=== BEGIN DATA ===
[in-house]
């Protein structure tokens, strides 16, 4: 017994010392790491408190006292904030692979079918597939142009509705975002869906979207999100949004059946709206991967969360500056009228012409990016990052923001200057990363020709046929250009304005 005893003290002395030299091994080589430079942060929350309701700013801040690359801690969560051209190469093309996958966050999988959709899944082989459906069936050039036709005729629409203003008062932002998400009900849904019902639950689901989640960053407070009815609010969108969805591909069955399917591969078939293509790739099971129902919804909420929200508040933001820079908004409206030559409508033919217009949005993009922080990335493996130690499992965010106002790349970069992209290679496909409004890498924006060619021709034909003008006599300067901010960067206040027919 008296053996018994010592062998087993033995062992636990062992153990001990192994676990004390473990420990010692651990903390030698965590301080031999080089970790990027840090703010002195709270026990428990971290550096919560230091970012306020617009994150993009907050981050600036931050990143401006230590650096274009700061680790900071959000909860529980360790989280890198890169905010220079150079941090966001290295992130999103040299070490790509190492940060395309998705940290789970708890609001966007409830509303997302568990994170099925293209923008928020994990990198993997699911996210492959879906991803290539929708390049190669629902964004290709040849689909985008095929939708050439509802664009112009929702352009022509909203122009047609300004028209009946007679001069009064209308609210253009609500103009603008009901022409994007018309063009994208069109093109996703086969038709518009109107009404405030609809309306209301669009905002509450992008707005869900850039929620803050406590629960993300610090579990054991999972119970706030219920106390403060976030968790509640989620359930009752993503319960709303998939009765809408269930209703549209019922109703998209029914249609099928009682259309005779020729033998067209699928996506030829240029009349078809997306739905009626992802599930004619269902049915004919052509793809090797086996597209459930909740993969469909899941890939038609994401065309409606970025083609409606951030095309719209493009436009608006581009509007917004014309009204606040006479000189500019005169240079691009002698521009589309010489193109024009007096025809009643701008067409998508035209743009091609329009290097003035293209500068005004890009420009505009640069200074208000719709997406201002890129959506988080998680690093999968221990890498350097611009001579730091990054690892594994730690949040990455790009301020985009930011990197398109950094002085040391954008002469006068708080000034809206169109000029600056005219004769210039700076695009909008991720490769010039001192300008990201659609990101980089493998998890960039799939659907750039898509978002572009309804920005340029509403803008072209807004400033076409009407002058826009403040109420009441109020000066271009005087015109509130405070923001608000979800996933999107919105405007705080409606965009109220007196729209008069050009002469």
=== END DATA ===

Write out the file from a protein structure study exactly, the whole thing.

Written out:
[in-house]
């Protein structure tokens, strides 16, 4: 017994010392790491408190006292904030692979079918597939142009509705975002869906979207999100949004059946709206991967969360500056009228012409990016990052923001200057990363020709046929250009304005 005893003290002395030299091994080589430079942060929350309701700013801040690359801690969560051209190469093309996958966050999988959709899944082989459906069936050039036709005729629409203003008062932002998400009900849904019902639950689901989640960053407070009815609010969108969805591909069955399917591969078939293509790739099971129902919804909420929200508040933001820079908004409206030559409508033919217009949005993009922080990335493996130690499992965010106002790349970069992209290679496909409004890498924006060619021709034909003008006599300067901010960067206040027919 008296053996018994010592062998087993033995062992636990062992153990001990192994676990004390473990420990010692651990903390030698965590301080031999080089970790990027840090703010002195709270026990428990971290550096919560230091970012306020617009994150993009907050981050600036931050990143401006230590650096274009700061680790900071959000909860529980360790989280890198890169905010220079150079941090966001290295992130999103040299070490790509190492940060395309998705940290789970708890609001966007409830509303997302568990994170099925293209923008928020994990990198993997699911996210492959879906991803290539929708390049190669629902964004290709040849689909985008095929939708050439509802664009112009929702352009022509909203122009047609300004028209009946007679001069009064209308609210253009609500103009603008009901022409994007018309063009994208069109093109996703086969038709518009109107009404405030609809309306209301669009905002509450992008707005869900850039929620803050406590629960993300610090579990054991999972119970706030219920106390403060976030968790509640989620359930009752993503319960709303998939009765809408269930209703549209019922109703998209029914249609099928009682259309005779020729033998067209699928996506030829240029009349078809997306739905009626992802599930004619269902049915004919052509793809090797086996597209459930909740993969469909899941890939038609994401065309409606970025083609409606951030095309719209493009436009608006581009509007917004014309009204606040006479000189500019005169240079691009002698521009589309010489193109024009007096025809009643701008067409998508035209743009091609329009290097003035293209500068005004890009420009505009640069200074208000719709997406201002890129959506988080998680690093999968221990890498350097611009001579730091990054690892594994730690949040990455790009301020985009930011990197398109950094002085040391954008002469006068708080000034809206169109000029600056005219004769210039700076695009909008991720490769010039001192300008990201659609990101980089493998998890960039799939659907750039898509978002572009309804920005340029509403803008072209807004400033076409009407002058826009403040109420009441109020000066271009005087015109509130405070923001608000979800996933999107919105405007705080409606965009109220007196729209008069050009002469």